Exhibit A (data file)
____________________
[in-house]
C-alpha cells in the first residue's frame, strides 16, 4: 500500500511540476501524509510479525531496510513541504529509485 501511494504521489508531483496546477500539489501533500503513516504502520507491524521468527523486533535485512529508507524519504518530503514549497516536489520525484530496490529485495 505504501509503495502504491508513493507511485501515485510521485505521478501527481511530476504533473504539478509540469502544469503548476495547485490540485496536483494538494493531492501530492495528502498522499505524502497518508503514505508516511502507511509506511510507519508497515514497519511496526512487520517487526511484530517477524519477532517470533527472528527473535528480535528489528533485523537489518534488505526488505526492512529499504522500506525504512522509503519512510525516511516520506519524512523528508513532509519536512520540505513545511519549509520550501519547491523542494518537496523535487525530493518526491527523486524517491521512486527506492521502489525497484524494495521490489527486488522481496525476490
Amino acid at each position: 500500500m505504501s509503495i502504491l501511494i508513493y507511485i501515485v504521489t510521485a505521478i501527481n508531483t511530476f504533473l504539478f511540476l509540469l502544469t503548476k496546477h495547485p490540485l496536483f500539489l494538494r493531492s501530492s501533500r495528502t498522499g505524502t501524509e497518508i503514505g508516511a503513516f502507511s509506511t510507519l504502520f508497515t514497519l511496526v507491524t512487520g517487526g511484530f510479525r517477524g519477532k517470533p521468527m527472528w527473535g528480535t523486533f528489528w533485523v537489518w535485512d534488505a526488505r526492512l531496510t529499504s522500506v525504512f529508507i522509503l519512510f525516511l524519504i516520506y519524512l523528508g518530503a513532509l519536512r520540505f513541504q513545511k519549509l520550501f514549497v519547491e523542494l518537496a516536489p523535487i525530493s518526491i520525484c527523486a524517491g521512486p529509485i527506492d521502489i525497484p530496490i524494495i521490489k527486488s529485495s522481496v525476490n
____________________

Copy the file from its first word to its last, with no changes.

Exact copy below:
[in-house]
C-alpha cells in the first residue's frame, strides 16, 4: 500500500511540476501524509510479525531496510513541504529509485 501511494504521489508531483496546477500539489501533500503513516504502520507491524521468527523486533535485512529508507524519504518530503514549497516536489520525484530496490529485495 505504501509503495502504491508513493507511485501515485510521485505521478501527481511530476504533473504539478509540469502544469503548476495547485490540485496536483494538494493531492501530492495528502498522499505524502497518508503514505508516511502507511509506511510507519508497515514497519511496526512487520517487526511484530517477524519477532517470533527472528527473535528480535528489528533485523537489518534488505526488505526492512529499504522500506525504512522509503519512510525516511516520506519524512523528508513532509519536512520540505513545511519549509520550501519547491523542494518537496523535487525530493518526491527523486524517491521512486527506492521502489525497484524494495521490489527486488522481496525476490
Amino acid at each position: 500500500m505504501s509503495i502504491l501511494i508513493y507511485i501515485v504521489t510521485a505521478i501527481n508531483t511530476f504533473l504539478f511540476l509540469l502544469t503548476k496546477h495547485p490540485l496536483f500539489l494538494r493531492s501530492s501533500r495528502t498522499g505524502t501524509e497518508i503514505g508516511a503513516f502507511s509506511t510507519l504502520f508497515t514497519l511496526v507491524t512487520g517487526g511484530f510479525r517477524g519477532k517470533p521468527m527472528w527473535g528480535t523486533f528489528w533485523v537489518w535485512d534488505a526488505r526492512l531496510t529499504s522500506v525504512f529508507i522509503l519512510f525516511l524519504i516520506y519524512l523528508g518530503a513532509l519536512r520540505f513541504q513545511k519549509l520550501f514549497v519547491e523542494l518537496a516536489p523535487i525530493s518526491i520525484c527523486a524517491g521512486p529509485i527506492d521502489i525497484p530496490i524494495i521490489k527486488s529485495s522481496v525476490n